LSU Purple team’s Bryce Jordan (25) gets a hit that scores Kramer Robertson (3) in the extra 8th inning of LSU Baseball's fall ball Purple-Gold World Series' first game Thursday night. After the top of the 8th inning, the Purple team led 4-1.

Advocate Staff Photo by PATRICK DENNIS

Junior designated hitter Bryce Jordan was filling in at third base during a scrimmage Tuesday night when his knee buckled as he was chasing down a fly ball in foul territory. 

LSU received bad news Wednesday when the results of his MRI came back: Jordan will need surgery that will require him to miss the entire 2017 season. 

"That's a pretty significant blow to us," coach Paul Mainieri said.

Jordan started 54 games as a sophomore, hitting .293 with five home runs and 33 RBIs. Mainieri was anticipating he would be a middle-of-the-order bat for LSU as a junior. 

"He’s totally dedicated to our team, extremely hard-working, a great competitor, a very clutch player," Mainieri said. "To see how upset he is and what he knows is ahead of him in addition to just not being able to contribute to the team is obviously a difficult thing for him to deal with. My heart’s broken for him."

The only reason Jordan was playing third base was because the injury bug already hit LSU. 

Mainieri said the team had a couple of other players go down with comparatively minor injuries at Tuesday's practice, when Jordan Romero sprained an ankle and Mason Templet tweaked a hamstring. LSU was already without Chris Reid and Brennan Breaux, who were nursing other injuries. 

So Jordan filled in on the infield, as he'd done throughout fall to allow LSU to field an entire defense during scrimmages. 

"Bryce only knows one way to play the game: full speed," Mainieri said. "It was a pop fly in foul territory between third base and the catcher. I think he overran it, tried to stop real quick and his knee buckled. It was just one of those freak injuries."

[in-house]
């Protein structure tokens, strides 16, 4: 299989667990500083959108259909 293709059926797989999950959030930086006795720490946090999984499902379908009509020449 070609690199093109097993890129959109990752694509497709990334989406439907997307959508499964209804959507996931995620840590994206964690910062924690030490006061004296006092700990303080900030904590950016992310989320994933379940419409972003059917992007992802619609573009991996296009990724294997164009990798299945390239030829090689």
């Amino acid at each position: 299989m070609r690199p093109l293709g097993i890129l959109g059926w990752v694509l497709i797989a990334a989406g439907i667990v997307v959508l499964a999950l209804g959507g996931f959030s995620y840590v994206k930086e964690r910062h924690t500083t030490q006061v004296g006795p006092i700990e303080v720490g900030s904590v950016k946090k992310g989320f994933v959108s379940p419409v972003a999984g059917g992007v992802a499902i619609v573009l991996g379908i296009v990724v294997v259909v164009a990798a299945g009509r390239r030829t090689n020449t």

Jordan's twin brother, Beau, was playing left field when the injury occurred. He was one of the first ones to make it to Bryce Jordan's side. 

"You always hate to see a teammate go down, but when it's your brother, when you've been playing with him your whole life, it kind of hits you hard," Beau Jordan said. "But we're going to have to move on, somebody is going to have to step up and fill in his spot." 

Beau Jordan said his brother was doing well, considering the circumstances. 

"It's part of the game, people get hurt all the time," Beau Jordan said. "You just hate to see it happen, especially this close to the season." 

Now LSU must figure out how to replace what it anticipated would be a key member of its lineup. 

Mainieri named three players who could be given the first crack at replicating Bryce Jordan's production: senior right-handers Romero and Bryce Adams, and freshman left-hander Mason Templet. 

Romero's status for next weekend is uncertain after he sprained his ankle Tuesday, and he's fallen on the catching depth chart because of an issue with his throwing shoulder. But he hit nine home runs as a part-time starter last season and could add some of the pop that Bryce Jordan was going to bring to the lineup. 

Adams struggled in his lone season with LSU, hitting .150 in 20 at-bats last season. But he had a strong summer at the plate and has carried that over into the spring. 

"Bryce Adams has been swinging the bat terrific," Mainieri said. "He hit three balls (Tuesday) really hard. He probably wasn’t going to end up being in the left field mix because of defense, but I was wondering how I was going to get him at-bats, so he probably gets some sort of an opportunity."

Or, Mainieri said, it could be a platoon situation. He's compared Templet's left-handed swing to that of former LSU All-American Blake Dean. 

"You have to deal with it. You have no choice. It’s part of the game," Mainieri said. "Somebody will step up and take advantage of the opportunity, I have no doubt about that"

Follow Luke Johnson on Twitter, @ByLukeJohnson.